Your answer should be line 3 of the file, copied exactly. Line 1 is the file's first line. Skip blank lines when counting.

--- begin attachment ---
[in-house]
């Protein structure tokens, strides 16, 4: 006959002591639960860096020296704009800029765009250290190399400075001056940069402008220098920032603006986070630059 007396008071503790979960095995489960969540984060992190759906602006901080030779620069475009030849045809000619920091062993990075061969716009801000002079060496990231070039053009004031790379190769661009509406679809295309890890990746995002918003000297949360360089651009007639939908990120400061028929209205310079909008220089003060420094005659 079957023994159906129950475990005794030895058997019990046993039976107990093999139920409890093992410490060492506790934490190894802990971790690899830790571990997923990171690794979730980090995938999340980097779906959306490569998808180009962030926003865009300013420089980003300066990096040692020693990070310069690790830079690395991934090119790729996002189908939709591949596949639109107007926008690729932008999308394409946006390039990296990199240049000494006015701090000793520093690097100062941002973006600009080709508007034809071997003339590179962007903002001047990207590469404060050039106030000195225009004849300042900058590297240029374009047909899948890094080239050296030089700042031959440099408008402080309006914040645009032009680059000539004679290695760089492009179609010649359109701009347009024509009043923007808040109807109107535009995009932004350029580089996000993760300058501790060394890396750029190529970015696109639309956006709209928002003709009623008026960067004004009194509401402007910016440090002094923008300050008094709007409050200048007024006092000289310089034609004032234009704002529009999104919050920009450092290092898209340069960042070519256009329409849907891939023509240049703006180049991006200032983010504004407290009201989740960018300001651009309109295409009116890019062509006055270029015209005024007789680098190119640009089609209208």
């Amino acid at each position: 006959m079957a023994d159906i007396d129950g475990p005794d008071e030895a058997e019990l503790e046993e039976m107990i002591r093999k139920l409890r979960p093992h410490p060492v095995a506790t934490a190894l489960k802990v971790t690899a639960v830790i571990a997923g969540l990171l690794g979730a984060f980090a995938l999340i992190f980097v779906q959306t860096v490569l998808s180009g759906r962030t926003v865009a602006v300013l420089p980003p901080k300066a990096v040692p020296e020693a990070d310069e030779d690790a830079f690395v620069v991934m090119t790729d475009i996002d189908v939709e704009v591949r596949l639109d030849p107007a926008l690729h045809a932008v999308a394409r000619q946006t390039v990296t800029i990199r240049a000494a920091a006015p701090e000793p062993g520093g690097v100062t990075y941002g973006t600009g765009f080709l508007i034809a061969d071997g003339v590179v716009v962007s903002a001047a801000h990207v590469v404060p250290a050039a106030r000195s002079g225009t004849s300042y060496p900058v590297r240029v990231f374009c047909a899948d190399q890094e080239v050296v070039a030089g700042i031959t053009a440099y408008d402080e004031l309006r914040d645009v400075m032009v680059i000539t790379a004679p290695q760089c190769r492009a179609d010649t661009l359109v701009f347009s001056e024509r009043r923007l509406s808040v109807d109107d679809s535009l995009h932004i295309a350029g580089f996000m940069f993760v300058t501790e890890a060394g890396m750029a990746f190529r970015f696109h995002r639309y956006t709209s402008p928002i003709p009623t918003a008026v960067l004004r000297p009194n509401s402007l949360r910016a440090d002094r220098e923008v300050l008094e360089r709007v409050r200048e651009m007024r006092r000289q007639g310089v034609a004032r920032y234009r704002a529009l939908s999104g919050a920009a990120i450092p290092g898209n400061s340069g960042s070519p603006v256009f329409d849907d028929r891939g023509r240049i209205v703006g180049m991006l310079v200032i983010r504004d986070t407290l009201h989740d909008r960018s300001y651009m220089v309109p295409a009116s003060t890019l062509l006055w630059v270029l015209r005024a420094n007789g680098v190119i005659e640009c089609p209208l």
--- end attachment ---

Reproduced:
């Amino acid at each position: 006959m079957a023994d159906i007396d129950g475990p005794d008071e030895a058997e019990l503790e046993e039976m107990i002591r093999k139920l409890r979960p093992h410490p060492v095995a506790t934490a190894l489960k802990v971790t690899a639960v830790i571990a997923g969540l990171l690794g979730a984060f980090a995938l999340i992190f980097v779906q959306t860096v490569l998808s180009g759906r962030t926003v865009a602006v300013l420089p980003p901080k300066a990096v040692p020296e020693a990070d310069e030779d690790a830079f690395v620069v991934m090119t790729d475009i996002d189908v939709e704009v591949r596949l639109d030849p107007a926008l690729h045809a932008v999308a394409r000619q946006t390039v990296t800029i990199r240049a000494a920091a006015p701090e000793p062993g520093g690097v100062t990075y941002g973006t600009g765009f080709l508007i034809a061969d071997g003339v590179v716009v962007s903002a001047a801000h990207v590469v404060p250290a050039a106030r000195s002079g225009t004849s300042y060496p900058v590297r240029v990231f374009c047909a899948d190399q890094e080239v050296v070039a030089g700042i031959t053009a440099y408008d402080e004031l309006r914040d645009v400075m032009v680059i000539t790379a004679p290695q760089c190769r492009a179609d010649t661009l359109v701009f347009s001056e024509r009043r923007l509406s808040v109807d109107d679809s535009l995009h932004i295309a350029g580089f996000m940069f993760v300058t501790e890890a060394g890396m750029a990746f190529r970015f696109h995002r639309y956006t709209s402008p928002i003709p009623t918003a008026v960067l004004r000297p009194n509401s402007l949360r910016a440090d002094r220098e923008v300050l008094e360089r709007v409050r200048e651009m007024r006092r000289q007639g310089v034609a004032r920032y234009r704002a529009l939908s999104g919050a920009a990120i450092p290092g898209n400061s340069g960042s070519p603006v256009f329409d849907d028929r891939g023509r240049i209205v703006g180049m991006l310079v200032i983010r504004d986070t407290l009201h989740d909008r960018s300001y651009m220089v309109p295409a009116s003060t890019l062509l006055w630059v270029l015209r005024a420094n007789g680098v190119i005659e640009c089609p209208l």